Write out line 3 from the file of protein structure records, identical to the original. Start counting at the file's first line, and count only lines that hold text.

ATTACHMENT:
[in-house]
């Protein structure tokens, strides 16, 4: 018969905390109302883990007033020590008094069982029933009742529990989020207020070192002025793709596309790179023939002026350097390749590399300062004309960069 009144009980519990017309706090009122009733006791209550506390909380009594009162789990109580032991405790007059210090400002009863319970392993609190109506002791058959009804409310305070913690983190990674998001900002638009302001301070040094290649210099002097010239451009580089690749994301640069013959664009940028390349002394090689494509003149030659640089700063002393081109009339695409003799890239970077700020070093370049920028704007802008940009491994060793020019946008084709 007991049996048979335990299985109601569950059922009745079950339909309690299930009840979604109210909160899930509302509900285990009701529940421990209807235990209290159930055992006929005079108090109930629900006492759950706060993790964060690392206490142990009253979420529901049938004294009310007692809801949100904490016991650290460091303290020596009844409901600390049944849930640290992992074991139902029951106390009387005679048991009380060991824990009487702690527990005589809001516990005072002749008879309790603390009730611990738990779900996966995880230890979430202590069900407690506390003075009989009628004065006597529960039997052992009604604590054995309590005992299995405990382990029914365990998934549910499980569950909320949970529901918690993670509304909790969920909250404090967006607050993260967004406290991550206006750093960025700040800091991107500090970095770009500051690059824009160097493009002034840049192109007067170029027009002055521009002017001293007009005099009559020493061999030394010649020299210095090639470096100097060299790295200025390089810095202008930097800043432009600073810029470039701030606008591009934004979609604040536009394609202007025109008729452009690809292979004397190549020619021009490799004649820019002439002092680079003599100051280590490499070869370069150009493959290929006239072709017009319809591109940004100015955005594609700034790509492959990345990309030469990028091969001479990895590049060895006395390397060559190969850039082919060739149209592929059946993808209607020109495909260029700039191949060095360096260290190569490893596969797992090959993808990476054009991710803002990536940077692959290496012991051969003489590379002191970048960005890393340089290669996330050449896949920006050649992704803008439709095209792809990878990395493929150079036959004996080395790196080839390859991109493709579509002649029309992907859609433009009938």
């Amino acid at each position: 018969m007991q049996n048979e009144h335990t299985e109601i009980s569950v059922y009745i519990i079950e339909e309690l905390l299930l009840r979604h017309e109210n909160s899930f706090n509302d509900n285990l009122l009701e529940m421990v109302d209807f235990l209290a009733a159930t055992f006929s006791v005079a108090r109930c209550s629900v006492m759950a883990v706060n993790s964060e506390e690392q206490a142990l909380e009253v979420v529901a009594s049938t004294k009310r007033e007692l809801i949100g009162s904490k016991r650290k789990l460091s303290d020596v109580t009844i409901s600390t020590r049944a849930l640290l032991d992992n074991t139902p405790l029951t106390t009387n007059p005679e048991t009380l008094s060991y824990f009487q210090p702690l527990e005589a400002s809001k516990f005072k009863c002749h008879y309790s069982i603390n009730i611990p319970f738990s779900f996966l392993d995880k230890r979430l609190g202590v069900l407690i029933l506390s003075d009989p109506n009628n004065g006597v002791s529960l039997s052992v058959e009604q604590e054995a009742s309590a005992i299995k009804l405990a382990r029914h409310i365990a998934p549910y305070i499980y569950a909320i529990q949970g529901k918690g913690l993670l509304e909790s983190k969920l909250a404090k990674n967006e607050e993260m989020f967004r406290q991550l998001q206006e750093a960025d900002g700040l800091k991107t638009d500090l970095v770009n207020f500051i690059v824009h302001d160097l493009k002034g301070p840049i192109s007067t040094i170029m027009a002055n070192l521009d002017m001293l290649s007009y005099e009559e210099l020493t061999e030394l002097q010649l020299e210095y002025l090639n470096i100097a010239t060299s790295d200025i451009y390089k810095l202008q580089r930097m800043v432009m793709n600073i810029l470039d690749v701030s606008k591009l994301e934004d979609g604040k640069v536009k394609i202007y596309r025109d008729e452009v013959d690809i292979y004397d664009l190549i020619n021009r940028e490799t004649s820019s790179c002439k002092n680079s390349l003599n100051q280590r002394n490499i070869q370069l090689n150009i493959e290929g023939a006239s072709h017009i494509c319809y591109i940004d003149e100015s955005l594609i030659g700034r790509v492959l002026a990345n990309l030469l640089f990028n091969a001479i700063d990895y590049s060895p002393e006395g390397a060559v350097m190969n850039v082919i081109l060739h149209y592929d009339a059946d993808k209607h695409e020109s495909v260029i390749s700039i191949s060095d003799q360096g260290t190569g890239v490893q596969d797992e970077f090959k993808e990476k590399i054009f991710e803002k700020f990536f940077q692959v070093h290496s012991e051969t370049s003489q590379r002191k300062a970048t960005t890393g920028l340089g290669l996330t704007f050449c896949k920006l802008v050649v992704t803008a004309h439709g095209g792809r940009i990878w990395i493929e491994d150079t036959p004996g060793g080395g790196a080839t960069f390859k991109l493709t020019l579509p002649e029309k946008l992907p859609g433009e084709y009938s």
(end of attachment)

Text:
């Amino acid at each position: 018969m007991q049996n048979e009144h335990t299985e109601i009980s569950v059922y009745i519990i079950e339909e309690l905390l299930l009840r979604h017309e109210n909160s899930f706090n509302d509900n285990l009122l009701e529940m421990v109302d209807f235990l209290a009733a159930t055992f006929s006791v005079a108090r109930c209550s629900v006492m759950a883990v706060n993790s964060e506390e690392q206490a142990l909380e009253v979420v529901a009594s049938t004294k009310r007033e007692l809801i949100g009162s904490k016991r650290k789990l460091s303290d020596v109580t009844i409901s600390t020590r049944a849930l640290l032991d992992n074991t139902p405790l029951t106390t009387n007059p005679e048991t009380l008094s060991y824990f009487q210090p702690l527990e005589a400002s809001k516990f005072k009863c002749h008879y309790s069982i603390n009730i611990p319970f738990s779900f996966l392993d995880k230890r979430l609190g202590v069900l407690i029933l506390s003075d009989p109506n009628n004065g006597v002791s529960l039997s052992v058959e009604q604590e054995a009742s309590a005992i299995k009804l405990a382990r029914h409310i365990a998934p549910y305070i499980y569950a909320i529990q949970g529901k918690g913690l993670l509304e909790s983190k969920l909250a404090k990674n967006e607050e993260m989020f967004r406290q991550l998001q206006e750093a960025d900002g700040l800091k991107t638009d500090l970095v770009n207020f500051i690059v824009h302001d160097l493009k002034g301070p840049i192109s007067t040094i170029m027009a002055n070192l521009d002017m001293l290649s007009y005099e009559e210099l020493t061999e030394l002097q010649l020299e210095y002025l090639n470096i100097a010239t060299s790295d200025i451009y390089k810095l202008q580089r930097m800043v432009m793709n600073i810029l470039d690749v701030s606008k591009l994301e934004d979609g604040k640069v536009k394609i202007y596309r025109d008729e452009v013959d690809i292979y004397d664009l190549i020619n021009r940028e490799t004649s820019s790179c002439k002092n680079s390349l003599n100051q280590r002394n490499i070869q370069l090689n150009i493959e290929g023939a006239s072709h017009i494509c319809y591109i940004d003149e100015s955005l594609i030659g700034r790509v492959l002026a990345n990309l030469l640089f990028n091969a001479i700063d990895y590049s060895p002393e006395g390397a060559v350097m190969n850039v082919i081109l060739h149209y592929d009339a059946d993808k209607h695409e020109s495909v260029i390749s700039i191949s060095d003799q360096g260290t190569g890239v490893q596969d797992e970077f090959k993808e990476k590399i054009f991710e803002k700020f990536f940077q692959v070093h290496s012991e051969t370049s003489q590379r002191k300062a970048t960005t890393g920028l340089g290669l996330t704007f050449c896949k920006l802008v050649v992704t803008a004309h439709g095209g792809r940009i990878w990395i493929e491994d150079t036959p004996g060793g080395g790196a080839t960069f390859k991109l493709t020019l579509p002649e029309k946008l992907p859609g433009e084709y009938s």